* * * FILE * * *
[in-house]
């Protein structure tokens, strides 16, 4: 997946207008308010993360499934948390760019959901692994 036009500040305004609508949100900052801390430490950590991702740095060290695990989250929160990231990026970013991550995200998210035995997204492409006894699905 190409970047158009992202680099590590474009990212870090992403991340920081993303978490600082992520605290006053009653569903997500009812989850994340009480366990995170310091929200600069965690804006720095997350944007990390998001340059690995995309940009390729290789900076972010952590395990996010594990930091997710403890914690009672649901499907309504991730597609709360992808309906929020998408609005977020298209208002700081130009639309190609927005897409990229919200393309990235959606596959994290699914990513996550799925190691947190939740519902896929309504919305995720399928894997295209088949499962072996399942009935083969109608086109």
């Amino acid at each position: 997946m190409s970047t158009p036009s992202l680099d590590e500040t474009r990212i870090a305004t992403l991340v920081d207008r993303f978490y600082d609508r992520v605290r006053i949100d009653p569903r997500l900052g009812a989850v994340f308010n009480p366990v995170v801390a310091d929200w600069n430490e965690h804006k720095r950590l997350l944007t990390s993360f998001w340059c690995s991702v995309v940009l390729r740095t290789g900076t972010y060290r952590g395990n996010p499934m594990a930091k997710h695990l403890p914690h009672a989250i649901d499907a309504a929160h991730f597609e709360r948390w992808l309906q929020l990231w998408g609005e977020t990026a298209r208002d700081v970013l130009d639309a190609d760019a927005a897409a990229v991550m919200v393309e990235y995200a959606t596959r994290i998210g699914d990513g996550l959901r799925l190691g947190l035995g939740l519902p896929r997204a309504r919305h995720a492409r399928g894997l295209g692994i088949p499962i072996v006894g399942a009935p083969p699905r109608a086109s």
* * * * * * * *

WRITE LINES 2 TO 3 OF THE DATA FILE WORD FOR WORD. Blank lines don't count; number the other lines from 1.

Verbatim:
């Protein structure tokens, strides 16, 4: 997946207008308010993360499934948390760019959901692994 036009500040305004609508949100900052801390430490950590991702740095060290695990989250929160990231990026970013991550995200998210035995997204492409006894699905 190409970047158009992202680099590590474009990212870090992403991340920081993303978490600082992520605290006053009653569903997500009812989850994340009480366990995170310091929200600069965690804006720095997350944007990390998001340059690995995309940009390729290789900076972010952590395990996010594990930091997710403890914690009672649901499907309504991730597609709360992808309906929020998408609005977020298209208002700081130009639309190609927005897409990229919200393309990235959606596959994290699914990513996550799925190691947190939740519902896929309504919305995720399928894997295209088949499962072996399942009935083969109608086109």
């Amino acid at each position: 997946m190409s970047t158009p036009s992202l680099d590590e500040t474009r990212i870090a305004t992403l991340v920081d207008r993303f978490y600082d609508r992520v605290r006053i949100d009653p569903r997500l900052g009812a989850v994340f308010n009480p366990v995170v801390a310091d929200w600069n430490e965690h804006k720095r950590l997350l944007t990390s993360f998001w340059c690995s991702v995309v940009l390729r740095t290789g900076t972010y060290r952590g395990n996010p499934m594990a930091k997710h695990l403890p914690h009672a989250i649901d499907a309504a929160h991730f597609e709360r948390w992808l309906q929020l990231w998408g609005e977020t990026a298209r208002d700081v970013l130009d639309a190609d760019a927005a897409a990229v991550m919200v393309e990235y995200a959606t596959r994290i998210g699914d990513g996550l959901r799925l190691g947190l035995g939740l519902p896929r997204a309504r919305h995720a492409r399928g894997l295209g692994i088949p499962i072996v006894g399942a009935p083969p699905r109608a086109s």